If you want some further reading about climate solutions, Project Drawdown will be available from the 18th April which maps, models, and describes the 100 most substantive solutions to global warming. For each solution, they describe its history, the carbon impact it provides, the relative cost and savings, the path to adoption, and how it works. The goal of the research that informs Drawdown is to determine if we can reverse the buildup of atmospheric carbon within thirty years. All solutions modeled are already in place, well understood, analyzed based on peer-reviewed science, and are expanding around the world. So if you had any doubt about the solutions to climate change being available, this is proof that we already have everything that we need to make a difference.

2) Accelerating Gender Equality by Creating Access to Finance for Women

The situation:

  • The IFC has estimated that worldwide, a $300 billion gap in financing exists for formal, women-owned small businesses, and more than 70 percent of women-owned small and medium enterprises have inadequate or no access to financial services. Without access to finance, women face difficulties in collecting and saving income, growing their businesses, and pulling their families out of poverty. As a result, women remain largely excluded from the formal economy. 

So to recognise International Women’s Day, I decided to make 2 loans to women micro-entrepreneurs in the Philippines through Kiva. And wow – what an impact Kiva made that day! They had a goal to lend $3 million USD to women on Kiva in one week, and not only exceeded it, but DOUBLED it! It was the biggest day for lending in Kiva’s 11 year history and as a result 16,473 women around the world are one step closer to following their dreams of starting or growing a business, going to school and investing in a better future for themselves, their children and their communities.

The situation:

  • Lack of access to finance affects women in other parts of the world too. According to Fortune, a 2015 study found that 92% of senior investment teams at top venture capital firms are male. Additionally, fewer female founders – 8% in 2015 compared to 16% in 2014 – received Series A funding in the Bay Area last year.

And that’s why when I met Pocket Sun, co-founder of SOGAL Ventures, I knew she was on to something big. As the first female-led millennial venture capital firm, according to them, they are redefining the next generation of diverse founders and funders. Although female-led, they don’t just invest in women entrepreneurs, but changing the status quo and adding diversity to the mix is powerful. As Pocket puts it: “SoGal is all about changing the power dynamics in business and entrepreneurship. This power dynamic is not going to change unless women are sitting on the other side of the table and signing cheques.”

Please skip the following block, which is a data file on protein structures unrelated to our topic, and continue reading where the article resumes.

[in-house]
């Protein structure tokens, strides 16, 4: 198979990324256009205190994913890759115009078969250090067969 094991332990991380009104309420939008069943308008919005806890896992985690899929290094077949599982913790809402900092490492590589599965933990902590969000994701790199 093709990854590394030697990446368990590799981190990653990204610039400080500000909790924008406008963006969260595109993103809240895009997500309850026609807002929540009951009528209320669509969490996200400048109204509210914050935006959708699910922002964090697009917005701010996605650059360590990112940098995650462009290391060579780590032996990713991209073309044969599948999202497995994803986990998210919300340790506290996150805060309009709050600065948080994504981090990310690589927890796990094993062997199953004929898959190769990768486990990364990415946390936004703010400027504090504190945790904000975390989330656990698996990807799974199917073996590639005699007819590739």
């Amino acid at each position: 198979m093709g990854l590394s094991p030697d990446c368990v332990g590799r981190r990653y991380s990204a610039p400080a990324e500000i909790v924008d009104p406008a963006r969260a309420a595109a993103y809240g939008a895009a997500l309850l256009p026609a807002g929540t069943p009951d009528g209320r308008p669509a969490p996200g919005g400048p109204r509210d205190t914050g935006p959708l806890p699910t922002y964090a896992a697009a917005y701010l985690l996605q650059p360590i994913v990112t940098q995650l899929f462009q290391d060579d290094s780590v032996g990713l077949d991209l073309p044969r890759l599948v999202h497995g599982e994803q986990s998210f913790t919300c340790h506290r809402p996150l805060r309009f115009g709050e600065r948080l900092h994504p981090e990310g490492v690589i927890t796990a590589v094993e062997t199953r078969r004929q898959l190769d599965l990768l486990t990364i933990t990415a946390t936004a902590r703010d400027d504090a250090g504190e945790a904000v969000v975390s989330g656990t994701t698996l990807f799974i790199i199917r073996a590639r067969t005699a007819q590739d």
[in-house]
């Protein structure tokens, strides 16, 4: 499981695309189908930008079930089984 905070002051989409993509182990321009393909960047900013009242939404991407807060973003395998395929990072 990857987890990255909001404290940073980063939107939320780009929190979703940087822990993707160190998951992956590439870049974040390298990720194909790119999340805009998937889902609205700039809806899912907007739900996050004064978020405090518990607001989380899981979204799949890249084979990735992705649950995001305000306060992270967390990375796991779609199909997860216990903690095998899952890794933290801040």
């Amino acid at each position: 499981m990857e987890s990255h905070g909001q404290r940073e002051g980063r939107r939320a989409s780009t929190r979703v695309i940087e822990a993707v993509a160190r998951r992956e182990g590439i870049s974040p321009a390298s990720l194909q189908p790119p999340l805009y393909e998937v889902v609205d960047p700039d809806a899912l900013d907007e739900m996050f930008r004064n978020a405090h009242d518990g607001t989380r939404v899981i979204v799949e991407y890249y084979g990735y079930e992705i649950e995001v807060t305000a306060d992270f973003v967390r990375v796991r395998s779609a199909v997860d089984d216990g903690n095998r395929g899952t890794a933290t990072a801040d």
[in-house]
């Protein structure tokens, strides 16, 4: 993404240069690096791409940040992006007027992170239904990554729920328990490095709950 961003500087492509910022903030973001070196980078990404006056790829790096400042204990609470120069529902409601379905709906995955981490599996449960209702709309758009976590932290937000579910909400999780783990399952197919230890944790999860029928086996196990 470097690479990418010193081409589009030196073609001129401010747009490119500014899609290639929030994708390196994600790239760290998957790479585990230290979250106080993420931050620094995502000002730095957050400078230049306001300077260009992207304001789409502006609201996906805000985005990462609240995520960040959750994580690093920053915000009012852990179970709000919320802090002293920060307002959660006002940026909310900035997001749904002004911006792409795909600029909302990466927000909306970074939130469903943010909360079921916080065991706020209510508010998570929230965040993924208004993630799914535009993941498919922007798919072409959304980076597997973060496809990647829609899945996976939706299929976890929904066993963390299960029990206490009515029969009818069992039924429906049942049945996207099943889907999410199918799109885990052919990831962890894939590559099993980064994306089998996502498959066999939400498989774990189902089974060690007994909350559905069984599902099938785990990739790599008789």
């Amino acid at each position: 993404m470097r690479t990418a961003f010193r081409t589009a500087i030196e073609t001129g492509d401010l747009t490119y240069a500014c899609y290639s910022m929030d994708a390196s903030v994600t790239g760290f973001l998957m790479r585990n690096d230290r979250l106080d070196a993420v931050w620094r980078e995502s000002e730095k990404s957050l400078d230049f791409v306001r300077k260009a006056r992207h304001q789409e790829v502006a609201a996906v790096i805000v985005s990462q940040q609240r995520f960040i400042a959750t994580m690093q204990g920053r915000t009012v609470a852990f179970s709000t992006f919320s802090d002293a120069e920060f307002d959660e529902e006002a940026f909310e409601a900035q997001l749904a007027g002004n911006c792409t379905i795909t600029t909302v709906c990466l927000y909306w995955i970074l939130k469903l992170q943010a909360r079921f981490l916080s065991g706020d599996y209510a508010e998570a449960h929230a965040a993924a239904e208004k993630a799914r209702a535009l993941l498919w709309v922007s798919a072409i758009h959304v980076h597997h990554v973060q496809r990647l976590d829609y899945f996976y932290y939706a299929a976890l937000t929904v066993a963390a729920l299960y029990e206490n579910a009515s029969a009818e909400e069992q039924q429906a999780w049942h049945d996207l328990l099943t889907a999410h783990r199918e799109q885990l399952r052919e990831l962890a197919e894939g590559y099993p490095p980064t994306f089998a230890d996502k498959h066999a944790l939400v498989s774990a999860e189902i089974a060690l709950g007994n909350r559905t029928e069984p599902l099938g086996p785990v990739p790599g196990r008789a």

3)     Accelerating Gender Equality for Women in the Workforce

The situation:

  • Women’s economic equality is good for business. Companies greatly benefit from increasing leadership opportunities for women, which is shown to increase organizational effectiveness. It is estimated that companies with three or more women in senior management functions score higher in all dimensions of organizational effectiveness (UN Women)
  • 71% of employers who said they had adopted diversity practices said these were having a positive impact on their recruitment efforts (PwC 2017 Report on Winning Female Talent)
  • 86% of millennial women and 76% of millennial men think that an employer's policy on diversity, equality and workforce inclusion is important when they decide whether or not they should work for them (PwC 2015 Report on The Female Millennial)
  •  In the United States, companies in the top quartile for racial and ethnic diversity are 35 percent more likely to have financial returns above their respective national industry medians. And, companies in the top quartile for gender diversity are 15 percent more likely to have financial returns above their respective national industry medians. (McKinsey 2016 Diversity Matters Report)

That’s why when companies take this seriously, they can create huge impact.

In April 2015, Salesforce Founder and CEO, Marc Benioff announced that the company would be taking a look at equal pay within their business. On International Women’s Day 2016 they announced their results. Their assessment showed that they needed to adjust some salaries—for both men and women. Approximately six percent of employees required a salary adjustment, and roughly the same number of women and men were impacted. Salesforce spent nearly $3 million dollars to eliminate statistically significant differences in pay.